Fall preview didn’t last long

Published 7:00 am Tuesday, September 1, 2015

Wasn’t last week’s weather a refreshing change from our normal summer sauna?

An unusually strong cool front for August passed through early last Tuesday morning. Behind it was the driest air mass to move into south Mississippi since early summer.

It was still sunny and and warm in the afternoons with highs near 90, but it didn’t feel as hot because the humidity was so much lower.

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Overnight and early morning was when you could really tell a difference. Temperatures cooled down down into the upper 70s after sunset. By sunrise Wednesday and Thursday mornings, lows dipped into the high 50s, temperatures we haven’t seen here since May.

The humidity of this continental air mass was much less than the mugginess we have grown accustomed to. Dew point temperatures were in the high 50s and low 60s compared to the 70-80 degree dew points we typically get in summer from air coming off the Gulf of Mexico.

Water vapor absorbs some of the heat energy radiated by the ground and keeps more of that heat trapped in the air near the surface. When there are clear skies and less water vapor, more heat can radiate away from the ground and the lowest levels of the atmosphere. That’s what allowed us to cool off each night from Wednesday through Saturday of last week.

A southward dip in the jet stream carved out a deep low pressure trough at altitudes of three to seven miles along the eastern seaboard states of the U.S. On the western edge of that trough, upper winds over the northern Gulf Coast were from the northwest, and that kept the cool front south of us.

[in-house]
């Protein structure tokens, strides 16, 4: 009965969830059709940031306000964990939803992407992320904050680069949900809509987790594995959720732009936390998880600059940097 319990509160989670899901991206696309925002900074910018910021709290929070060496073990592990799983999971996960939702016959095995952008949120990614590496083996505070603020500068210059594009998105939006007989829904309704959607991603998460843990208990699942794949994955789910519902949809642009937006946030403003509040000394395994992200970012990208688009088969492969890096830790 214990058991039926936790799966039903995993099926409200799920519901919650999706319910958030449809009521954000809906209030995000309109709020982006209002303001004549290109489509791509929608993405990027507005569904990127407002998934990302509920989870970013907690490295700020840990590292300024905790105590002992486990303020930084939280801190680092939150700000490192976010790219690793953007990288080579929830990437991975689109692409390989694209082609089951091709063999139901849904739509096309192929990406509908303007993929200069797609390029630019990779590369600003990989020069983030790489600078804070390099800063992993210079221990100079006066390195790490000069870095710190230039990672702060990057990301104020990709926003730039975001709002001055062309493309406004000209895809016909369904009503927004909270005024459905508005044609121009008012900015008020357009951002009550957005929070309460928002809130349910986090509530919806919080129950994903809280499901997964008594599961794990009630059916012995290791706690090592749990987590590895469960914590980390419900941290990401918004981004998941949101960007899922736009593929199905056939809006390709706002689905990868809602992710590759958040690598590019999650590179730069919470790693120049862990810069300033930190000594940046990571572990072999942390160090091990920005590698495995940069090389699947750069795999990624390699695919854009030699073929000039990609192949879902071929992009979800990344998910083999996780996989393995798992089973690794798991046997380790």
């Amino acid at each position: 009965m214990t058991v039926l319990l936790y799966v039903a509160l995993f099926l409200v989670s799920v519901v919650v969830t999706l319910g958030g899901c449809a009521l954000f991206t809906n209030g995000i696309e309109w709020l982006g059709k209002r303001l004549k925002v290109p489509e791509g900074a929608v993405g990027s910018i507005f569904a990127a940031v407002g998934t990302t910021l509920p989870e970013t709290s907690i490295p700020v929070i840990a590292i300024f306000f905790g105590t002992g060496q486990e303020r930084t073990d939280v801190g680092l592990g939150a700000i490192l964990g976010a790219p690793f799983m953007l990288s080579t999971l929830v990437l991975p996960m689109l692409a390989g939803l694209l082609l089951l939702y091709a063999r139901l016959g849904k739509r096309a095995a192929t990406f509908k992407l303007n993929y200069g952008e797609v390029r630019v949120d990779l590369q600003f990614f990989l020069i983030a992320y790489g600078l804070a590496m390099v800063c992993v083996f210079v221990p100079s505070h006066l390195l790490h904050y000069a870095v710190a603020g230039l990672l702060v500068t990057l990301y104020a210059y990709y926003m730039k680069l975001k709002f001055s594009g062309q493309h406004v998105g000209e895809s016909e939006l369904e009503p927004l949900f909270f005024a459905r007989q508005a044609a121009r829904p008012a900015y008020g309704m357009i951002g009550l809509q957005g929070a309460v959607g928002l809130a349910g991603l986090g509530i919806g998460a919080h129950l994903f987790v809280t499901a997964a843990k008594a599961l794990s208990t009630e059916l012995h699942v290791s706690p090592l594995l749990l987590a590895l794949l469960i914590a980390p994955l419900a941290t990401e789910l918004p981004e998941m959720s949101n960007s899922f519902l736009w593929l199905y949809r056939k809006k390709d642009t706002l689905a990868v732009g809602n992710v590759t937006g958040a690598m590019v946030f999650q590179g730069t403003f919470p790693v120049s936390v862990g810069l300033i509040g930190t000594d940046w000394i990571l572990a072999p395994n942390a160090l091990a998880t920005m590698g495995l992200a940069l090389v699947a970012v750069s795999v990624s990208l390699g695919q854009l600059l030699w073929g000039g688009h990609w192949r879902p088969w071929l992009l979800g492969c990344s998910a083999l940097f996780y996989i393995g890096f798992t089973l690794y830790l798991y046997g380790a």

Hopefully, you didn’t unpack your sweaters. The trough moved on and so did the dry air.

Over the weekend more humidity, warmer nights, and higher daytime heat indices began their return. This week the weather will be typical for summer: highs in the lower 90s, lows in the lower 70s, with a slight chance of getting rain from one of the widely scattered afternoon showers and thunderstorms that will be popping up in the Gulf South.

Don’t expect any big changes for at least the first half of September.

While we were enjoying a break from summer, two tropical cyclones, Danny and Erika, trekked near the Greater Antilles islands of Puerto Rico, Hispaniola, and Cuba. Both were sheared apart by strong west and southwest upper level winds. This is not surprising given that El Nino is going on in the tropical Pacific. One of El Nino’s side effects is more wind shear in the tropical Atlantic, making it tough for hurricanes to form or to hold together for long.

Hurricane Fred formed over the weekend in the easternmost tropical Atlantic. The storm is 3500 miles away from the Gulf, which means that even if it doesn’t recurve out into the Atlantic, and even if it survives the enhanced shear of this El Nino year, it will take at least until early next week for the storm to make it all the way to the Gulf.

In other words, for now, ignore Fred. And, keep the air conditioner running.

By Skip Rigney